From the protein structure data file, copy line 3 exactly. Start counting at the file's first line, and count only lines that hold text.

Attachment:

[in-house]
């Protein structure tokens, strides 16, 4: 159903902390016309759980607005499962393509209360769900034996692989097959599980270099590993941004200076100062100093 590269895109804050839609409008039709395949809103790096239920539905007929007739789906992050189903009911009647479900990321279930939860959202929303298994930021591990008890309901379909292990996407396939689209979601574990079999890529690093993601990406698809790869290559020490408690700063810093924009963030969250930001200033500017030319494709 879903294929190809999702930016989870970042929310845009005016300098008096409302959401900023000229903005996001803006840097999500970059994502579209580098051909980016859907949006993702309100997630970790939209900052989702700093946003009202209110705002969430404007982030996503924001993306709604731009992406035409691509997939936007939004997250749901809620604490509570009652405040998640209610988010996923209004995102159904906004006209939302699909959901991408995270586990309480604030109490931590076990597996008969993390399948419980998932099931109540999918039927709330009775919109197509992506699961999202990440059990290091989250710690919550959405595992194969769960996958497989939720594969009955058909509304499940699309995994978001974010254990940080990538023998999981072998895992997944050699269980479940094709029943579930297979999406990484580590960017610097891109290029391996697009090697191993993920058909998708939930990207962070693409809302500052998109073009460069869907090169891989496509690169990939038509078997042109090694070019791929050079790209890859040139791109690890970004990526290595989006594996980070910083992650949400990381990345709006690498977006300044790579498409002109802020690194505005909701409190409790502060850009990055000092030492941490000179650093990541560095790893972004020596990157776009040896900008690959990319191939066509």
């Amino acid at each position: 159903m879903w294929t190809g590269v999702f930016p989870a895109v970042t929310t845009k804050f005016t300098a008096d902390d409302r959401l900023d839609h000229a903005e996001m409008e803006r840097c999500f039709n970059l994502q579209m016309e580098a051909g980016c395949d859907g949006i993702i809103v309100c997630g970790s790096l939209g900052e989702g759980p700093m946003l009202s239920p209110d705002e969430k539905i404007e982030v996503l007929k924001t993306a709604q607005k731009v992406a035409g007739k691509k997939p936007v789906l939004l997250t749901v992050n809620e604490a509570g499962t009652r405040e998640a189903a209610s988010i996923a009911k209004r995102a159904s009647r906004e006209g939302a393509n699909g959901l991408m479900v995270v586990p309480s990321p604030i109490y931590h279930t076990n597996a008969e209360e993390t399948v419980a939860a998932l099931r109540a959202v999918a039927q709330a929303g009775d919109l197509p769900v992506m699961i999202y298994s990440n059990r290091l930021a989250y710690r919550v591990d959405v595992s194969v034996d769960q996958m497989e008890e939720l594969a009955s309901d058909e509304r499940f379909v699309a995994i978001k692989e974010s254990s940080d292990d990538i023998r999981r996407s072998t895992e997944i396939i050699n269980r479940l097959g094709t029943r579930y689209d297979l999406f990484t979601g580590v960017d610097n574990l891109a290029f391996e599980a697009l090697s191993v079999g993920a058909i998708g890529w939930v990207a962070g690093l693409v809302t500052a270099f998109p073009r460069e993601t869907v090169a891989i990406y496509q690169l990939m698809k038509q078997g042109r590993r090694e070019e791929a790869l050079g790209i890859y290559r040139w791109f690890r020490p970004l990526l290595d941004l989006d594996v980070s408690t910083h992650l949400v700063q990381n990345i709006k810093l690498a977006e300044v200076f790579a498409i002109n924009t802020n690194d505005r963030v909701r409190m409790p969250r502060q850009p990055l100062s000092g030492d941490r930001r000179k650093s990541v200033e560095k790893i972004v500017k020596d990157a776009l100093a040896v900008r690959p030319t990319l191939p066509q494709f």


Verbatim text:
């Amino acid at each position: 159903m879903w294929t190809g590269v999702f930016p989870a895109v970042t929310t845009k804050f005016t300098a008096d902390d409302r959401l900023d839609h000229a903005e996001m409008e803006r840097c999500f039709n970059l994502q579209m016309e580098a051909g980016c395949d859907g949006i993702i809103v309100c997630g970790s790096l939209g900052e989702g759980p700093m946003l009202s239920p209110d705002e969430k539905i404007e982030v996503l007929k924001t993306a709604q607005k731009v992406a035409g007739k691509k997939p936007v789906l939004l997250t749901v992050n809620e604490a509570g499962t009652r405040e998640a189903a209610s988010i996923a009911k209004r995102a159904s009647r906004e006209g939302a393509n699909g959901l991408m479900v995270v586990p309480s990321p604030i109490y931590h279930t076990n597996a008969e209360e993390t399948v419980a939860a998932l099931r109540a959202v999918a039927q709330a929303g009775d919109l197509p769900v992506m699961i999202y298994s990440n059990r290091l930021a989250y710690r919550v591990d959405v595992s194969v034996d769960q996958m497989e008890e939720l594969a009955s309901d058909e509304r499940f379909v699309a995994i978001k692989e974010s254990s940080d292990d990538i023998r999981r996407s072998t895992e997944i396939i050699n269980r479940l097959g094709t029943r579930y689209d297979l999406f990484t979601g580590v960017d610097n574990l891109a290029f391996e599980a697009l090697s191993v079999g993920a058909i998708g890529w939930v990207a962070g690093l693409v809302t500052a270099f998109p073009r460069e993601t869907v090169a891989i990406y496509q690169l990939m698809k038509q078997g042109r590993r090694e070019e791929a790869l050079g790209i890859y290559r040139w791109f690890r020490p970004l990526l290595d941004l989006d594996v980070s408690t910083h992650l949400v700063q990381n990345i709006k810093l690498a977006e300044v200076f790579a498409i002109n924009t802020n690194d505005r963030v909701r409190m409790p969250r502060q850009p990055l100062s000092g030492d941490r930001r000179k650093s990541v200033e560095k790893i972004v500017k020596d990157a776009l100093a040896v900008r690959p030319t990319l191939p066509q494709f």